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February 3, 2015

The History of Pole Barns

While humans have been using ground-embedded posts or beams to build sturdy, reliable structures for almost as long as society has existed, pole barns as we currently think of them have their roots in 1930s America.

The economic hardship of the Great Depression and the Dust Bowl created a need for practical, economical ways to build agricultural buildings and other structures. Post-frame construction became a natural solution to this problem, as much of America had access to wooden telephone poles and recycled metal sheeting. In fact, the modern phrase, "pole barn," is a shortening of "telephone pole barn."

The efficiency of pole barns' post-frame construction meant that cash-strapped farmers and others could get the maximum return for a minimum material investment. A few old poles and some sheeting was all it took to put up a new structure, versus the substantial time and materials needed for a full foundation and crossbeam supports.

During World War II, pole barns' streamlined nature came in especially useful once again, with the government imposing a $1,500 cap on the construction of all new barns, in order to conserve materials for the war effort. Requiring so few materials, pole barns became the obvious solution for anyone looking to build within the government's strict budget.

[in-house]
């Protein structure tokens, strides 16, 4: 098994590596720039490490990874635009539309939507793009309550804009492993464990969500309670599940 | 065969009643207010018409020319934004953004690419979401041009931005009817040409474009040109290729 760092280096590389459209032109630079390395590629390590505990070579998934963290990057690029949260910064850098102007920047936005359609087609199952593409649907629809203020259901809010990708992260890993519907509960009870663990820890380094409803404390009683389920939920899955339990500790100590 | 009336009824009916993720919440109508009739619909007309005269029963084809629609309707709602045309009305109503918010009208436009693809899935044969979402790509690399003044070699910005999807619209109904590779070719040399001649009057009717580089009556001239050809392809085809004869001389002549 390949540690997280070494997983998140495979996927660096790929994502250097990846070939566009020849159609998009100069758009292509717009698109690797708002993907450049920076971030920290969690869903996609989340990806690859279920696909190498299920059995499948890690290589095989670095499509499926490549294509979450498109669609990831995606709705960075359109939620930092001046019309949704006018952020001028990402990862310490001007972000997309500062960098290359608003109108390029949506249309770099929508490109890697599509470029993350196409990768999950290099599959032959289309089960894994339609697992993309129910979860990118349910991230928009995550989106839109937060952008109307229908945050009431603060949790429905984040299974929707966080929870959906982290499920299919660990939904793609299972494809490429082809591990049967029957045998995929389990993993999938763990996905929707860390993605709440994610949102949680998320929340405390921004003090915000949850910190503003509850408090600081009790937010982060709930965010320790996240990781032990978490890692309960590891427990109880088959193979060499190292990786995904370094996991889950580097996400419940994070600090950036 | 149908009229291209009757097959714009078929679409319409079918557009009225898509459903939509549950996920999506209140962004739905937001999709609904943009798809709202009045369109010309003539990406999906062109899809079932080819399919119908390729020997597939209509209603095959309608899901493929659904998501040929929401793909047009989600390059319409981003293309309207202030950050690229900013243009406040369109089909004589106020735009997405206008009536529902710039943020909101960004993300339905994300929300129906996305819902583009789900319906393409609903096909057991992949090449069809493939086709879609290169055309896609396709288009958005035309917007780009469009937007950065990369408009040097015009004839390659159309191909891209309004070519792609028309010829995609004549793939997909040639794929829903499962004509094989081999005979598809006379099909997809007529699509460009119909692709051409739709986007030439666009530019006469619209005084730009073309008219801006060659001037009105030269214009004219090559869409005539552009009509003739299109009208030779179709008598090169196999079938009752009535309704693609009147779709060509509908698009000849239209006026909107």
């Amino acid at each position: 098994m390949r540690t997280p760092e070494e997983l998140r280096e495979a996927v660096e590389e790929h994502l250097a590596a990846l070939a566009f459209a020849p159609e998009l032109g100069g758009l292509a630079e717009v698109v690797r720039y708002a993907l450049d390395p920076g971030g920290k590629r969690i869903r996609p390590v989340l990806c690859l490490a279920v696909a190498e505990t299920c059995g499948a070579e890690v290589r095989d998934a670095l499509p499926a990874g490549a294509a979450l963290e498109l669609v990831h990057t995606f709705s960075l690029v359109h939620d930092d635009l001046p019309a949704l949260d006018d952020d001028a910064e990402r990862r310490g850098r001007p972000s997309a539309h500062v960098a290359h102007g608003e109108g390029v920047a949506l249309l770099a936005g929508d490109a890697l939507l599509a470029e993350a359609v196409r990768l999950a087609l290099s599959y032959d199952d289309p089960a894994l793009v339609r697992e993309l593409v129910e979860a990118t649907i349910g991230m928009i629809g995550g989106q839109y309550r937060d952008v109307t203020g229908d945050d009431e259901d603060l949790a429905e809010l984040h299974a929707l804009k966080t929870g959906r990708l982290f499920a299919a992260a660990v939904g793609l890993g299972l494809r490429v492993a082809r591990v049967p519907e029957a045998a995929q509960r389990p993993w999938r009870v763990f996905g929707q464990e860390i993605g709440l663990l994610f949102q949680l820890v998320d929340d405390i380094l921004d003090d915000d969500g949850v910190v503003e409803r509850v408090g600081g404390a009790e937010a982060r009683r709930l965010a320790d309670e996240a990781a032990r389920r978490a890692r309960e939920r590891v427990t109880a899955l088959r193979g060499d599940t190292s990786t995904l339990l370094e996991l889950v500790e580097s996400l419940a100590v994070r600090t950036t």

In the boom years after the war, advances in technology made sure of pole barns' continued popularity. The invention of chemically-treated wood made way for longer lifespans for pole barns. Methods of reinforcing wood trusses with metal plates also meant that pole barns could be built larger and taller than had been previously possible.

Whereas before pole barns were largely used as cheap, easy structures for migrant farmers who couldn't justify the time and expense of putting up traditional permanent structures, they soon became a sturdy, reliable structures for a variety of uses.

By the 1980s, pole barns were being used for farm storage, animal shelters, retail stores, workshops, garages, and more. Fast-forward to today, and the popularity of pole barn structures has continued unabated. New products like post-protectors and other advancements in technology are increasing pole barns' lifespans longer and longer, while the demand for smaller, more efficient dwellings after the heyday of the McMansion has meant that pole barns are increasingly popular as homes.



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